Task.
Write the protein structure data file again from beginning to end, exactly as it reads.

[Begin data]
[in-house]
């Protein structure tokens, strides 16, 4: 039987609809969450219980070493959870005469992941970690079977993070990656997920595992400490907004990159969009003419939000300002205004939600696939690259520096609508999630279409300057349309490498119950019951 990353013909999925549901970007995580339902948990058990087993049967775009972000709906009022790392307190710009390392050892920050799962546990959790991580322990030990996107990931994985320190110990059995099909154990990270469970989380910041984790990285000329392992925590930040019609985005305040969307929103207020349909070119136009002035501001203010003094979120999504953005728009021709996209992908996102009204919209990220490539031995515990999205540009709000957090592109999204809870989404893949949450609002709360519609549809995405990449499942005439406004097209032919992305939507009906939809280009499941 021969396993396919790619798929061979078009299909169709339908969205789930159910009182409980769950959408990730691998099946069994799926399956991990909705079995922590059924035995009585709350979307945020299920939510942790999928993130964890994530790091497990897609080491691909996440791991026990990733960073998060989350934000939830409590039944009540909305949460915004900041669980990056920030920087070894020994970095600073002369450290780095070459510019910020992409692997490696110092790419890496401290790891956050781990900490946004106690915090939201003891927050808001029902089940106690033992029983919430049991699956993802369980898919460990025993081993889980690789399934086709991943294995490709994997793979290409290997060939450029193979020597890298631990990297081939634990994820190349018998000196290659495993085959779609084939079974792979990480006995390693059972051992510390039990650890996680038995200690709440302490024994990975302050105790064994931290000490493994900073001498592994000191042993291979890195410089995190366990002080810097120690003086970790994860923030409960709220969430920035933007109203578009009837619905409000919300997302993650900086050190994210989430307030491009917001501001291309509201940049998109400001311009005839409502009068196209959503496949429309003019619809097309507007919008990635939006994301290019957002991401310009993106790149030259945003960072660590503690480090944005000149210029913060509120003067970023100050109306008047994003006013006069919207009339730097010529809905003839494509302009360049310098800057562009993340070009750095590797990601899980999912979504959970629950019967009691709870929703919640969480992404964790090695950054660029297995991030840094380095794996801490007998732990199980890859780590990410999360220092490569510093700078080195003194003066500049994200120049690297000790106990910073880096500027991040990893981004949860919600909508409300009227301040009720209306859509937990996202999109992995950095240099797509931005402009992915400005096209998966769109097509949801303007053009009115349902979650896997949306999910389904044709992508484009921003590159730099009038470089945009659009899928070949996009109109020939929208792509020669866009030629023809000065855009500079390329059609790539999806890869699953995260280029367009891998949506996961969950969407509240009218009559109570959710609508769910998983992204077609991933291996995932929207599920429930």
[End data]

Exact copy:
[in-house]
């Protein structure tokens, strides 16, 4: 039987609809969450219980070493959870005469992941970690079977993070990656997920595992400490907004990159969009003419939000300002205004939600696939690259520096609508999630279409300057349309490498119950019951 990353013909999925549901970007995580339902948990058990087993049967775009972000709906009022790392307190710009390392050892920050799962546990959790991580322990030990996107990931994985320190110990059995099909154990990270469970989380910041984790990285000329392992925590930040019609985005305040969307929103207020349909070119136009002035501001203010003094979120999504953005728009021709996209992908996102009204919209990220490539031995515990999205540009709000957090592109999204809870989404893949949450609002709360519609549809995405990449499942005439406004097209032919992305939507009906939809280009499941 021969396993396919790619798929061979078009299909169709339908969205789930159910009182409980769950959408990730691998099946069994799926399956991990909705079995922590059924035995009585709350979307945020299920939510942790999928993130964890994530790091497990897609080491691909996440791991026990990733960073998060989350934000939830409590039944009540909305949460915004900041669980990056920030920087070894020994970095600073002369450290780095070459510019910020992409692997490696110092790419890496401290790891956050781990900490946004106690915090939201003891927050808001029902089940106690033992029983919430049991699956993802369980898919460990025993081993889980690789399934086709991943294995490709994997793979290409290997060939450029193979020597890298631990990297081939634990994820190349018998000196290659495993085959779609084939079974792979990480006995390693059972051992510390039990650890996680038995200690709440302490024994990975302050105790064994931290000490493994900073001498592994000191042993291979890195410089995190366990002080810097120690003086970790994860923030409960709220969430920035933007109203578009009837619905409000919300997302993650900086050190994210989430307030491009917001501001291309509201940049998109400001311009005839409502009068196209959503496949429309003019619809097309507007919008990635939006994301290019957002991401310009993106790149030259945003960072660590503690480090944005000149210029913060509120003067970023100050109306008047994003006013006069919207009339730097010529809905003839494509302009360049310098800057562009993340070009750095590797990601899980999912979504959970629950019967009691709870929703919640969480992404964790090695950054660029297995991030840094380095794996801490007998732990199980890859780590990410999360220092490569510093700078080195003194003066500049994200120049690297000790106990910073880096500027991040990893981004949860919600909508409300009227301040009720209306859509937990996202999109992995950095240099797509931005402009992915400005096209998966769109097509949801303007053009009115349902979650896997949306999910389904044709992508484009921003590159730099009038470089945009659009899928070949996009109109020939929208792509020669866009030629023809000065855009500079390329059609790539999806890869699953995260280029367009891998949506996961969950969407509240009218009559109570959710609508769910998983992204077609991933291996995932929207599920429930």